Hand washing is most important in preventing the spread of viruses and bacteria which can cause diseases such as viral infection and diarrhoea. Frequent handwashing, using soap and water to lather and scrub the hands and nails for at least 20 seconds, is considered one of the best ways to stay healthy.

Click Here for the World Health Organization’s guide to hand washing 

Hand sanitizer is recommended when soap and water is unavailable and is very effective in removing most germs from the skin, but not so good at cleaning dirt, grease, pesticides and heavy metals.

Frequent hand-washing though can remove the natural oils and moisture from the skin leaving it dry and in some cases cracking. Hand sanitizers and disinfectants can cause skin irritation, especially for those susceptible to eczema and dermatitis.

Aging skin and nails

Aging skin can become noticeable usually from late in the fourth decade of life. As skin becomes older there is a decline in the immune response. Skin heals poorly and becomes more susceptible to pathological conditions. Decreased sebaceous gland secretion leads to dry and broken skin more susceptible to infection. The production of sweat reduces making thermoregulation less efficient. Blood vessels thicken and become less permeable and adipose tissue reduces (skin plumbness). The dermis level becomes thinner and the migration of new cells to the epidermal surface slows.

The growth of nails slows down earlier, around the second or third decade of life. Nails can become brittle with age and dehydration. Nail polish removers and cuticle removers can also cause this affect.

Strategies for reducing skin irritation

Frequent hand-washing disrupts the natural protective layer of the skin resulting in dry and irritated skin.

Wear gloves where possible - cleaning, food preparation and dishwashing

Choose the right soap – choose soap which is hypoallergenic, free from perfumes and irritants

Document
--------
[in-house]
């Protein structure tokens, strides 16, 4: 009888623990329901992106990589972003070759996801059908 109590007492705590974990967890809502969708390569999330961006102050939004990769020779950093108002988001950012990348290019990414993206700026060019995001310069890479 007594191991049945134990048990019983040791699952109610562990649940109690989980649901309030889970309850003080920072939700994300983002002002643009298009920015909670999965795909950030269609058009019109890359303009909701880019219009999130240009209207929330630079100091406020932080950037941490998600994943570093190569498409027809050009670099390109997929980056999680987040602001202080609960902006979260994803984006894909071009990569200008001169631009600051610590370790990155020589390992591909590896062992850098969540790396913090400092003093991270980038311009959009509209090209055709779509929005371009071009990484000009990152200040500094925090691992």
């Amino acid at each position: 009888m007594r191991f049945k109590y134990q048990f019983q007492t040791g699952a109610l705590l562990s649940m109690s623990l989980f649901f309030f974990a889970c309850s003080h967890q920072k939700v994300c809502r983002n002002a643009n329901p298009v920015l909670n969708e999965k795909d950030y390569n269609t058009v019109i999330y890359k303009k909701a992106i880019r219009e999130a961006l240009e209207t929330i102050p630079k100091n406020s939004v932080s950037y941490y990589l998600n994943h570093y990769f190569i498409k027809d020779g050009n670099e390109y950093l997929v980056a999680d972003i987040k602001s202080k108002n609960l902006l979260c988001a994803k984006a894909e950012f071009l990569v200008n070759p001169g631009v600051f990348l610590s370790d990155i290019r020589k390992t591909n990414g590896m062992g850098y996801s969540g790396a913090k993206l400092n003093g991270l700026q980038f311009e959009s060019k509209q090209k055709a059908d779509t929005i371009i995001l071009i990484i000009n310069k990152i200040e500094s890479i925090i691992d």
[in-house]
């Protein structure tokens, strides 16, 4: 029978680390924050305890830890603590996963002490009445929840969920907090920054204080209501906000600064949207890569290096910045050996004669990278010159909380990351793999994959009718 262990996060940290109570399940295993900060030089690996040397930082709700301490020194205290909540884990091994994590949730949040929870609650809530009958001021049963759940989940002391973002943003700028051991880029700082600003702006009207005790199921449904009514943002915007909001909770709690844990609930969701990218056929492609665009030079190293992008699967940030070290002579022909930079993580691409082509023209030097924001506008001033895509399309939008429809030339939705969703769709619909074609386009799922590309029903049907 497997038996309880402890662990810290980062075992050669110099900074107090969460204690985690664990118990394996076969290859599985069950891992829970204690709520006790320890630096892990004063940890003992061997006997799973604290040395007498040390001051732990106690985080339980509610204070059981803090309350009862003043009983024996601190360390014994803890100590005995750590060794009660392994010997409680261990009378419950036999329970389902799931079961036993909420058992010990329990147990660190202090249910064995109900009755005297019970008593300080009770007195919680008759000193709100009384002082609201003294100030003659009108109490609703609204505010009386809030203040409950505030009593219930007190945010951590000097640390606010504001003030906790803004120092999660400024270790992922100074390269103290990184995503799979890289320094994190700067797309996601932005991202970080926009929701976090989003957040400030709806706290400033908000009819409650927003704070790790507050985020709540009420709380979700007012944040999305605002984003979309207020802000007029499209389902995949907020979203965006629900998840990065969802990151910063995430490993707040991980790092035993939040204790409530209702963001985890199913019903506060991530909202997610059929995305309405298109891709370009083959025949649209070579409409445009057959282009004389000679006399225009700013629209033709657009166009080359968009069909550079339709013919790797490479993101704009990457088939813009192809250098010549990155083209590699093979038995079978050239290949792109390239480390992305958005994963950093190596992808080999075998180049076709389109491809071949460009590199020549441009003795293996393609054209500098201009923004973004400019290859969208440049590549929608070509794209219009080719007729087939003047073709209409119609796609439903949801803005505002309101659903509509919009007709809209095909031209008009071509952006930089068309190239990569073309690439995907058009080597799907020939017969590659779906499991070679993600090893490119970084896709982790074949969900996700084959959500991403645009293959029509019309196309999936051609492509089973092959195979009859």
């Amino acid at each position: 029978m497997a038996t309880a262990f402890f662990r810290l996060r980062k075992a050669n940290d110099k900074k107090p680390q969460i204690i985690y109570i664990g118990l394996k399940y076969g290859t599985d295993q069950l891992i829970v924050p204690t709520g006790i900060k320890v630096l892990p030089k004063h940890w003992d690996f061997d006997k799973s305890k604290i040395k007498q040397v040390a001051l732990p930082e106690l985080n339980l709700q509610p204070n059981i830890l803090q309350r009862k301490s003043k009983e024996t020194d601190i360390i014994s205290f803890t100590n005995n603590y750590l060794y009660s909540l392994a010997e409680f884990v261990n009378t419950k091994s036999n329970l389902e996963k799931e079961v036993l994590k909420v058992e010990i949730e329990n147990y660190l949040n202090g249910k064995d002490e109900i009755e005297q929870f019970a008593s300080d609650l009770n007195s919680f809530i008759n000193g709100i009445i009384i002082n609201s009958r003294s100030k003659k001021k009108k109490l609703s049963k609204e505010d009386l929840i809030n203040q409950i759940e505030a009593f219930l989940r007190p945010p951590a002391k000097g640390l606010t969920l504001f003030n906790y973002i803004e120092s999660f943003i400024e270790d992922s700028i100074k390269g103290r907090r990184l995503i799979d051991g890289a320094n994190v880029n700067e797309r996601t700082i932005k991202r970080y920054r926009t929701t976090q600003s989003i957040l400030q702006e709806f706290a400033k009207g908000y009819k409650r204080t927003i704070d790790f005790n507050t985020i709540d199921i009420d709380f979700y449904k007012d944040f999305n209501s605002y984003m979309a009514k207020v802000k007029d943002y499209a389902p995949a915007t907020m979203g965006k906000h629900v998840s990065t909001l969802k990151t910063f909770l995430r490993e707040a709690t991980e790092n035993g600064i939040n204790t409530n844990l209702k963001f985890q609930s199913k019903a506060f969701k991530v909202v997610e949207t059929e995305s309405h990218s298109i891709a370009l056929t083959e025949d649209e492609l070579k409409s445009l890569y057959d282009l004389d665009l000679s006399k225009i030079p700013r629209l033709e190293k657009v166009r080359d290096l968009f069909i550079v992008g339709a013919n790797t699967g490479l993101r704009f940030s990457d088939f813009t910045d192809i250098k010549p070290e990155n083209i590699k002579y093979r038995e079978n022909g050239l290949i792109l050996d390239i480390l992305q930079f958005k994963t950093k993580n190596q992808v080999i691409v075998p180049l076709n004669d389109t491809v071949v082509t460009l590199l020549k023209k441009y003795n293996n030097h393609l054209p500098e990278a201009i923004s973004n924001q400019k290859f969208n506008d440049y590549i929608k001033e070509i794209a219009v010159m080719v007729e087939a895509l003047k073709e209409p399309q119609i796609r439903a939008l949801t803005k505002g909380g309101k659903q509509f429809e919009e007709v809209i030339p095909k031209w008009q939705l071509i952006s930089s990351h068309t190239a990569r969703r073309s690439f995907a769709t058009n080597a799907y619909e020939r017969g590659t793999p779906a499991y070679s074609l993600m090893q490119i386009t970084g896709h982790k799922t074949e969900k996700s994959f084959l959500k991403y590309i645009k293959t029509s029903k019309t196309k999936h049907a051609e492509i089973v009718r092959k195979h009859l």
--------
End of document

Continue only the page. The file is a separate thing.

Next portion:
Water temperature – use cool or warm water, not HOT

Pat dry rather than rubbing

Strategies for reducing skin irritationMoisturise – choose a hypoallergenic, allergy-free lotion, cream or ointment. In severe conditions apply moisturiser under cotton gloves and wear over-night.

  • Lotions contain more water content so are not as effective in moisturising
  • Creams contain less water and are thicker
  • Ointments are effective as they sit on the skin and prevent or slow the natural evaporation of moisture from the skin

Aloe vera, coconut oil, almond oil and shea butter are some effective ingredints in moisturisers. Calendula, manuka honey, zinc oxide are useful products for skin which is cracked.

Covering hands with a flannel soaked in a mixer of vinegar (1 teaspoon) and water (small bowl) can help readjust pH levels.

Good nutrition. Eating for health, as opposed to the delight of the taste buds, will help the skin maintain its integrity, healthy nail growth and strength and support immune function.

Nutrients which may help

Combining good nutrition with some supplemental help will often achieve quicker and more effective results. 

Minerals - Zinc, calcium and iron.

Vitamin - B complex, biotin and Vitamin C

Essential fatty acids - Evening primrose and flaxseed oil

www.superpharmacy.com.au  Australia’s best online discount chemist


Tortora, Gerald J and Derrickson, Bryan 2006 Principles of Anatomy and Physiology 11th edition, John Wiley and sons, Inc, USA





Hair, Nails, and Skin: Differentiating Cutaneous Manifestations of Micronutrient Deficiency https://onlinelibrary.wiley.com/doi/10.1002/ncp.10321